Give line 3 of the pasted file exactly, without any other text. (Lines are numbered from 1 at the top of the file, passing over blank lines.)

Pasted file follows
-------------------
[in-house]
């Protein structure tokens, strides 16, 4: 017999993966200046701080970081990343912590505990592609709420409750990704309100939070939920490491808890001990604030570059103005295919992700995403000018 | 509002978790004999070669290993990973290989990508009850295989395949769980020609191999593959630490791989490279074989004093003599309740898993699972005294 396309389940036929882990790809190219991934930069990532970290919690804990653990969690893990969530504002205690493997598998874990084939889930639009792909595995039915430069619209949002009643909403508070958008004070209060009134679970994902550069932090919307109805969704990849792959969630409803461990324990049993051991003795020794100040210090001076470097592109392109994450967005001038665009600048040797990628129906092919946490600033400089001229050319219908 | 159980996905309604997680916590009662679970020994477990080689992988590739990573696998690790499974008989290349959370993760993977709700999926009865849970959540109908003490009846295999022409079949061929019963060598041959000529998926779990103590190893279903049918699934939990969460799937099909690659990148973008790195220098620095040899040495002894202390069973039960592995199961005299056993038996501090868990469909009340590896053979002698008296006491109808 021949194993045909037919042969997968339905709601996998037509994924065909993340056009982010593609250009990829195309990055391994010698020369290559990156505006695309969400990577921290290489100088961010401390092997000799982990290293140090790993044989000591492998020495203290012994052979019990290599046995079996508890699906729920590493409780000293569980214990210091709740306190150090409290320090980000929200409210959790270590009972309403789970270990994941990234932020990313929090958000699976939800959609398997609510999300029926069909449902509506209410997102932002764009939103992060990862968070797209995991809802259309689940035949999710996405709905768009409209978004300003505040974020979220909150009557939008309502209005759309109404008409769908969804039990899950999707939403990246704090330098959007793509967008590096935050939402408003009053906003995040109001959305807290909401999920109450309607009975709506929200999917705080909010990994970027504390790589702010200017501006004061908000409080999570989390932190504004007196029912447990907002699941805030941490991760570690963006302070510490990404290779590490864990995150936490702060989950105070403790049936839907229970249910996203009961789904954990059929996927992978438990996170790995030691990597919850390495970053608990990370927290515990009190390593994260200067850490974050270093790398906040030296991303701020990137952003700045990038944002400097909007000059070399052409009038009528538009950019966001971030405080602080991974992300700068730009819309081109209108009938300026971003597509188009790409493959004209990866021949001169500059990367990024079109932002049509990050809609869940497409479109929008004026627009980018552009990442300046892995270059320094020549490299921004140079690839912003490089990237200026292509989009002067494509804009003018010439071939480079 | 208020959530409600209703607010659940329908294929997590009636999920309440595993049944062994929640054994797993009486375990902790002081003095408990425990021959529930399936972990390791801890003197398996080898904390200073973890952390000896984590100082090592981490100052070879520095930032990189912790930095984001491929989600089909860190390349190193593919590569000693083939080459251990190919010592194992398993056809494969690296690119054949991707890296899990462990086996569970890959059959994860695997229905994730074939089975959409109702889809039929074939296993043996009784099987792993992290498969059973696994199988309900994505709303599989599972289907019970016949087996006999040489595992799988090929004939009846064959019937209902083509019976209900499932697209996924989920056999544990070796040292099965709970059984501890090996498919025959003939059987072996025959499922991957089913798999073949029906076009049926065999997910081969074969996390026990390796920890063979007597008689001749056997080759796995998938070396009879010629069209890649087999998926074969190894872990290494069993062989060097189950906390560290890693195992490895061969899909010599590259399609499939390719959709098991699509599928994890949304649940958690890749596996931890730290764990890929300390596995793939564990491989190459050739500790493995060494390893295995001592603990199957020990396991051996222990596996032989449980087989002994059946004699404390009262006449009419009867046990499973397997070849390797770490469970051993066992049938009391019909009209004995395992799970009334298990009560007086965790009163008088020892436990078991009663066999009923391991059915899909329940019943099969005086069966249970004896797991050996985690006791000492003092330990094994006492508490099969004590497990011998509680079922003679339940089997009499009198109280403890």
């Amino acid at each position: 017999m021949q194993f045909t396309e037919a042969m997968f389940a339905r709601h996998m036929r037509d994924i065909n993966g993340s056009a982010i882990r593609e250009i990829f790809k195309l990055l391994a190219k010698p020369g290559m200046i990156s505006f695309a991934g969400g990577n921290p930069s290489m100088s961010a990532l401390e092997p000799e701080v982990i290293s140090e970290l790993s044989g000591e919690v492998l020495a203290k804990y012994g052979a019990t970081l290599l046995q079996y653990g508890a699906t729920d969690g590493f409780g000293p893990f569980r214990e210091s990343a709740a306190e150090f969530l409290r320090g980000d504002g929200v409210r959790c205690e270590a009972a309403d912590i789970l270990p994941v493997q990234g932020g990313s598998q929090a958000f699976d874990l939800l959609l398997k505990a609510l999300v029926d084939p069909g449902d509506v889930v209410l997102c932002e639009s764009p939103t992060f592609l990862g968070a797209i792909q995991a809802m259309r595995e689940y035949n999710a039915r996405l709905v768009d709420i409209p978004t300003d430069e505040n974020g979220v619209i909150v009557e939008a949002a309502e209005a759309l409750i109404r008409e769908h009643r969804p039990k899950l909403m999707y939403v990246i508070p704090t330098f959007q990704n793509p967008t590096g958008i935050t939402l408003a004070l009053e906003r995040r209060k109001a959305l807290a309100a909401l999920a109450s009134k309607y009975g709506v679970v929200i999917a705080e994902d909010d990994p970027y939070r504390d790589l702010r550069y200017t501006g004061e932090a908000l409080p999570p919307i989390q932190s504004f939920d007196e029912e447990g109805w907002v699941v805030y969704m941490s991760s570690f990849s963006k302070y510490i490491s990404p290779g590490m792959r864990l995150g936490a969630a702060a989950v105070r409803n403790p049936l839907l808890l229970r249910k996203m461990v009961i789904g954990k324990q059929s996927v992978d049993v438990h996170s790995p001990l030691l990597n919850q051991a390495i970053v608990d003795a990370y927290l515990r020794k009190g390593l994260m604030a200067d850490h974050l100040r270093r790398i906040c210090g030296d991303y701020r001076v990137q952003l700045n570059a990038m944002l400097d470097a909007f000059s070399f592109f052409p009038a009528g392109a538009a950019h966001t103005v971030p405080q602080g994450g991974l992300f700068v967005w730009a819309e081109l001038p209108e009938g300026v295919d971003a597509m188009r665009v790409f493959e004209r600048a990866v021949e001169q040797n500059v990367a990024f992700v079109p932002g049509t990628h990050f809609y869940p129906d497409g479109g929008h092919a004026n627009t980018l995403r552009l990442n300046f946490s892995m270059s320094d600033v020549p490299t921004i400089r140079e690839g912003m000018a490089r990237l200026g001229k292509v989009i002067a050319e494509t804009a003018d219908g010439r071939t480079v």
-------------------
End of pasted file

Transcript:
């Amino acid at each position: 017999m021949q194993f045909t396309e037919a042969m997968f389940a339905r709601h996998m036929r037509d994924i065909n993966g993340s056009a982010i882990r593609e250009i990829f790809k195309l990055l391994a190219k010698p020369g290559m200046i990156s505006f695309a991934g969400g990577n921290p930069s290489m100088s961010a990532l401390e092997p000799e701080v982990i290293s140090e970290l790993s044989g000591e919690v492998l020495a203290k804990y012994g052979a019990t970081l290599l046995q079996y653990g508890a699906t729920d969690g590493f409780g000293p893990f569980r214990e210091s990343a709740a306190e150090f969530l409290r320090g980000d504002g929200v409210r959790c205690e270590a009972a309403d912590i789970l270990p994941v493997q990234g932020g990313s598998q929090a958000f699976d874990l939800l959609l398997k505990a609510l999300v029926d084939p069909g449902d509506v889930v209410l997102c932002e639009s764009p939103t992060f592609l990862g968070a797209i792909q995991a809802m259309r595995e689940y035949n999710a039915r996405l709905v768009d709420i409209p978004t300003d430069e505040n974020g979220v619209i909150v009557e939008a949002a309502e209005a759309l409750i109404r008409e769908h009643r969804p039990k899950l909403m999707y939403v990246i508070p704090t330098f959007q990704n793509p967008t590096g958008i935050t939402l408003a004070l009053e906003r995040r209060k109001a959305l807290a309100a909401l999920a109450s009134k309607y009975g709506v679970v929200i999917a705080e994902d909010d990994p970027y939070r504390d790589l702010r550069y200017t501006g004061e932090a908000l409080p999570p919307i989390q932190s504004f939920d007196e029912e447990g109805w907002v699941v805030y969704m941490s991760s570690f990849s963006k302070y510490i490491s990404p290779g590490m792959r864990l995150g936490a969630a702060a989950v105070r409803n403790p049936l839907l808890l229970r249910k996203m461990v009961i789904g954990k324990q059929s996927v992978d049993v438990h996170s790995p001990l030691l990597n919850q051991a390495i970053v608990d003795a990370y927290l515990r020794k009190g390593l994260m604030a200067d850490h974050l100040r270093r790398i906040c210090g030296d991303y701020r001076v990137q952003l700045n570059a990038m944002l400097d470097a909007f000059s070399f592109f052409p009038a009528g392109a538009a950019h966001t103005v971030p405080q602080g994450g991974l992300f700068v967005w730009a819309e081109l001038p209108e009938g300026v295919d971003a597509m188009r665009v790409f493959e004209r600048a990866v021949e001169q040797n500059v990367a990024f992700v079109p932002g049509t990628h990050f809609y869940p129906d497409g479109g929008h092919a004026n627009t980018l995403r552009l990442n300046f946490s892995m270059s320094d600033v020549p490299t921004i400089r140079e690839g912003m000018a490089r990237l200026g001229k292509v989009i002067a050319e494509t804009a003018d219908g010439r071939t480079v």